There is a reverse to this image though. It is the dozens of hours spent travelling to and from meetings or events. Nights spent burning the midnight oil while preparing for something, late finishes and early starts. While a lot of satisfaction can be derived from presenting a complex proposal, seeing a vision turning into reality and delivering on the faith that others place in us. Choosing to lead is also choosing to invest a considerable amount of time in a pursuit that isn’t always clearly defined. If your mindset is already one that is tuned to short-term sacrifices for long-term gain, your journey of leadership will be easier than if the opposite is true.

Effective delegation and strong teams can reduce the time burden placed on leaders, but they can’t eliminate it entirely. What’s more, building strong teams requires a considerable investment in time and energy. The same is true for building systems and processes. As I said earlier, leadership is about execution. So, don’t be surprised to find yourself spending time looking at the smaller details of a problem that was unknown when you previously planned your masterplan. Time may become your most precious resource as you tread the path of leadership.

Managing this time may involve attitude changes and also incur some costs as well. Both physical and emotional ones.

Leadership can all-consuming

Besides the investment in time, being on the move and working to fulfil your leadership ambitions will require an investment in physical and emotional energy. I almost always find that my daily routines can be turned upside down if I travel a few days to attend an event, conference or training. These events themselves can be tiring with limited opportunities to rest and demands to perform at the best of one’s abilities. The physical energy demands of leadership can be managed with self-care and self-leadership. However, the emotional demands of leadership are far more unpredictable.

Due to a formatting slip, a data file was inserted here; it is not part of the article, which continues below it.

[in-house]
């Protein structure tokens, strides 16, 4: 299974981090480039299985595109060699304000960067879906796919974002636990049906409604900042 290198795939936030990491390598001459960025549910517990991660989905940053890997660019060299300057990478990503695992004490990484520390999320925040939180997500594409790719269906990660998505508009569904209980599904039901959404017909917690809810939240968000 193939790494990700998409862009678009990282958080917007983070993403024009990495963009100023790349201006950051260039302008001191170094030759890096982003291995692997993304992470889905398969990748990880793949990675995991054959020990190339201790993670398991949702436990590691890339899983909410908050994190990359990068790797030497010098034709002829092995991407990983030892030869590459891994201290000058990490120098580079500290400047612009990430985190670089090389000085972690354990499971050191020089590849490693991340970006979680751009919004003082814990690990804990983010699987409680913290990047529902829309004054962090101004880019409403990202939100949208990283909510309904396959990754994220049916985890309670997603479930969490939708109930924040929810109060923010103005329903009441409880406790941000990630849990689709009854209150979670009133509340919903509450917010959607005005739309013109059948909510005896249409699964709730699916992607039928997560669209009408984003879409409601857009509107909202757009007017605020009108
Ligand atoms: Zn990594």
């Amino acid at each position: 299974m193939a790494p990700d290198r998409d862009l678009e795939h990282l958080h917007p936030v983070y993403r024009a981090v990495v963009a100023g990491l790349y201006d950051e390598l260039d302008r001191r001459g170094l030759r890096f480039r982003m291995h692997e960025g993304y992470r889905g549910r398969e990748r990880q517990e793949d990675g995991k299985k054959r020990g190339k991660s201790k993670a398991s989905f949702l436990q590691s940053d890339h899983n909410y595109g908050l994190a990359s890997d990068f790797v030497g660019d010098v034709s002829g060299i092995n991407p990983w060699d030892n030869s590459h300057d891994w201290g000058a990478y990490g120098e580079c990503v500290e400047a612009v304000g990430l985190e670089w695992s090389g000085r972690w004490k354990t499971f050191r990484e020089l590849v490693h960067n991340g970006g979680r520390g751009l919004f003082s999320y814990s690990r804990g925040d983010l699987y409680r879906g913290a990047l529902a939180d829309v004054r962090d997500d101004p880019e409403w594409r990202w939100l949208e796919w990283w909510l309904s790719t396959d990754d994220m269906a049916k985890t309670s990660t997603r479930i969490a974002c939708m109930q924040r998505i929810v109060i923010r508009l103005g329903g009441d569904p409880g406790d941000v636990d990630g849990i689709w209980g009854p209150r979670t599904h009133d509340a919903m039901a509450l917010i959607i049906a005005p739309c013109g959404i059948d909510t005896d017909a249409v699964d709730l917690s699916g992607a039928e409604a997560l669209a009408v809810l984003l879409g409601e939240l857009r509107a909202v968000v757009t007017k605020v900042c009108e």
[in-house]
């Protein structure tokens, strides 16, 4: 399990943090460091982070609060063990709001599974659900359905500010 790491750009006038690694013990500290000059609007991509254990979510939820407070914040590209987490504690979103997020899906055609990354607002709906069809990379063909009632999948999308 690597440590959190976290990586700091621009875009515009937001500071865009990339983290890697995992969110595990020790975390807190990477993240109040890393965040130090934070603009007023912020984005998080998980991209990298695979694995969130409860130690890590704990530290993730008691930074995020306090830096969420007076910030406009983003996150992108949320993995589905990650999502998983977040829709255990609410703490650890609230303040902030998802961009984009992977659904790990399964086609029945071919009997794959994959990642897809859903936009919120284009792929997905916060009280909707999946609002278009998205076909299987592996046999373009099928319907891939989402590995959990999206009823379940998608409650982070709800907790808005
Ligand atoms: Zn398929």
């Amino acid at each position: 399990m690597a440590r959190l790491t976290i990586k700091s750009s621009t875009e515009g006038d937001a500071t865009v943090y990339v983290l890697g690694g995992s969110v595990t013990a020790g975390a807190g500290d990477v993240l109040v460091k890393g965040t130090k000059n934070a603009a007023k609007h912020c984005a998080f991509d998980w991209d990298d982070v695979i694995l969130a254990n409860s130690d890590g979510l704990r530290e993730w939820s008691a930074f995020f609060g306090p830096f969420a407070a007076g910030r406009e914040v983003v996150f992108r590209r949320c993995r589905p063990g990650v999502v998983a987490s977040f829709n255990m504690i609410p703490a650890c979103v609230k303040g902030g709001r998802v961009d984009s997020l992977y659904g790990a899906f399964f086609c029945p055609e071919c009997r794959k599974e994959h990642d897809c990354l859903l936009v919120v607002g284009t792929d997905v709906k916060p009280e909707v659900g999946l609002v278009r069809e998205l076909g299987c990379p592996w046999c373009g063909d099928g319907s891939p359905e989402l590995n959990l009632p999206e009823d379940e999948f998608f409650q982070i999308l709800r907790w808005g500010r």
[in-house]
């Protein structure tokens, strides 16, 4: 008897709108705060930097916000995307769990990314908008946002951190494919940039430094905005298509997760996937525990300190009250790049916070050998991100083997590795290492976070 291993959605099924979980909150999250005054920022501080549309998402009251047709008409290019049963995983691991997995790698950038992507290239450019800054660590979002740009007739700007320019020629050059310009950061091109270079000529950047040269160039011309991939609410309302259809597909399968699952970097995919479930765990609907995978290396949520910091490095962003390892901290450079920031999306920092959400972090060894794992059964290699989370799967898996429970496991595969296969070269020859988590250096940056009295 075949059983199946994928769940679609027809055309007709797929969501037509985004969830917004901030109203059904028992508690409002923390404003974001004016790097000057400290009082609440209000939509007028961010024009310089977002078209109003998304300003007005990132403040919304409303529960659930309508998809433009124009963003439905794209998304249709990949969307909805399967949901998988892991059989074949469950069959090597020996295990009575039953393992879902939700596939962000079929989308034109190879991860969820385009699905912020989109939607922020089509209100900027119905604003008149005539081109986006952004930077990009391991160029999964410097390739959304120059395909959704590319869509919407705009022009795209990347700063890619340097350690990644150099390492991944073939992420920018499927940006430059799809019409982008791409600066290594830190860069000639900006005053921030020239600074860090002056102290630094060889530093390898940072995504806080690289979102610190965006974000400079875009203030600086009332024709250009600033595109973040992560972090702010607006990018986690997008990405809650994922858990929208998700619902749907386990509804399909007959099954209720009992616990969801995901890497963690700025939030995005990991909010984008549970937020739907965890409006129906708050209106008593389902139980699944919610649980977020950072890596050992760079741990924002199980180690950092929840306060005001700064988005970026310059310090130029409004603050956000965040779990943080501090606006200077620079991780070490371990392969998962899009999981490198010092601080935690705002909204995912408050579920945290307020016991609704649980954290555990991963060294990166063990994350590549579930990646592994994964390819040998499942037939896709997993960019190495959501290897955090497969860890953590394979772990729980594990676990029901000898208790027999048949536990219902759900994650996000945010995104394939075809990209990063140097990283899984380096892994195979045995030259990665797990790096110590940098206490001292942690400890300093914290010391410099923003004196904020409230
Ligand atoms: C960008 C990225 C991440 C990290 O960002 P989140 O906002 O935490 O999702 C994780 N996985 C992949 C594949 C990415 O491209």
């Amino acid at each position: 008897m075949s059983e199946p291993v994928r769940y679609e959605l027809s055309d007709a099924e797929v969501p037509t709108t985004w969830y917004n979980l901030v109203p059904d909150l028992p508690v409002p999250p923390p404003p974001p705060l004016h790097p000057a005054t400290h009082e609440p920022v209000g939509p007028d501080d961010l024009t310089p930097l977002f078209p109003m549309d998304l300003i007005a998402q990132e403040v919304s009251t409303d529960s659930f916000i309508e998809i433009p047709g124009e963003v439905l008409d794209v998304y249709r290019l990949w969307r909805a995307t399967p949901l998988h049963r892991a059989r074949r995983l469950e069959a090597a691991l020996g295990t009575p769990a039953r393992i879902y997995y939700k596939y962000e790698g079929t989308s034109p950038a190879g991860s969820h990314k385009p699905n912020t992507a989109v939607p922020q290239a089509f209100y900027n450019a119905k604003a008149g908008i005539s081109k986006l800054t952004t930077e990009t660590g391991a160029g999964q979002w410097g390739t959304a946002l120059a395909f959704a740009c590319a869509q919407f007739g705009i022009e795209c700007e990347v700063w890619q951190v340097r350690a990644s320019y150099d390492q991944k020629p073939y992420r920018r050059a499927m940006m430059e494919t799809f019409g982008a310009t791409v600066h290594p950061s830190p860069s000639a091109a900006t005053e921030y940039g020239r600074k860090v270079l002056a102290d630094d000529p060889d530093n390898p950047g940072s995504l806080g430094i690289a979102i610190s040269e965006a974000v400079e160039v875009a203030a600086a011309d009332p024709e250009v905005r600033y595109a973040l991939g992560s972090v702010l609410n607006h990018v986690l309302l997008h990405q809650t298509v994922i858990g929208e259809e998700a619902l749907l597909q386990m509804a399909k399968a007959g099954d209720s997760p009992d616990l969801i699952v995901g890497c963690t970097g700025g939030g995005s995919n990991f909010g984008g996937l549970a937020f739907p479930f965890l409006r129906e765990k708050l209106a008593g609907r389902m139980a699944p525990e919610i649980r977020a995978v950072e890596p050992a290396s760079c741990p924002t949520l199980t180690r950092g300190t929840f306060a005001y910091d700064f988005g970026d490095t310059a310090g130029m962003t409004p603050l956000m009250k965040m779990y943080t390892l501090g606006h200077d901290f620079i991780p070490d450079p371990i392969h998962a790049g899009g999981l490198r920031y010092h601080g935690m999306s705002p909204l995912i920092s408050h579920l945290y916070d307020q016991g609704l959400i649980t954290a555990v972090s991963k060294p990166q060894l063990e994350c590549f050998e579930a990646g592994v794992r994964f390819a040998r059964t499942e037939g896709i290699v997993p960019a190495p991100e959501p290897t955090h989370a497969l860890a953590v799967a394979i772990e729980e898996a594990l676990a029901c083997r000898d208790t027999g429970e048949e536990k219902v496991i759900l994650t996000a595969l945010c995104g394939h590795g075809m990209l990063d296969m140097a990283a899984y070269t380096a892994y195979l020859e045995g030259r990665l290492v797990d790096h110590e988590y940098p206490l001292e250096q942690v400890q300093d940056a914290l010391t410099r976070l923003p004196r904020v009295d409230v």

Any relationship with another person will contain a degree of emotions. Relationships involving team members and peers even more so. In fact, working very closely as part of a senior leadership team can bring demands almost akin to those in a marriage. At one point in your leadership journey, you will disagree with somebody that you work with. This person may even be a close friend of yours and it’ll be painful when you two disagree. Additionally, the time demands placed on you as a leader may lead to strains with friends and family members. Having a supportive partner can be a huge hidden benefit to help you on your journey. A close friend that understands you and what you do can also be a good person to blow off some steam with and express how you feel in light of the demands placed on you. What you may also find challenging to cope with as a leader is that others will notice and highlight what you’ve done wrong but may not praise you and highlight what you do well. Consistently delivering and even over-delivering in your role will prevent some of this but may require you to invest more time.

A final and yet not often mentioned way in which leadership can be all-consuming is decision making fatigue. Leaders can be expected to make decisions all the time on both large and small topics. Yet this all adds up and it can be difficult to always remain “on the ball” to make the right decision every time.

Leading is a choice

There is a lot more that I could say about leadership and the challenges and opportunities of being a leader. It is up to you to make the choice to lead an organisation and make a difference in the world. There are huge rewards in choosing to lead and the best one is to look back at those that helped you and say: “We did it!”

Florian Bay
Florian Bay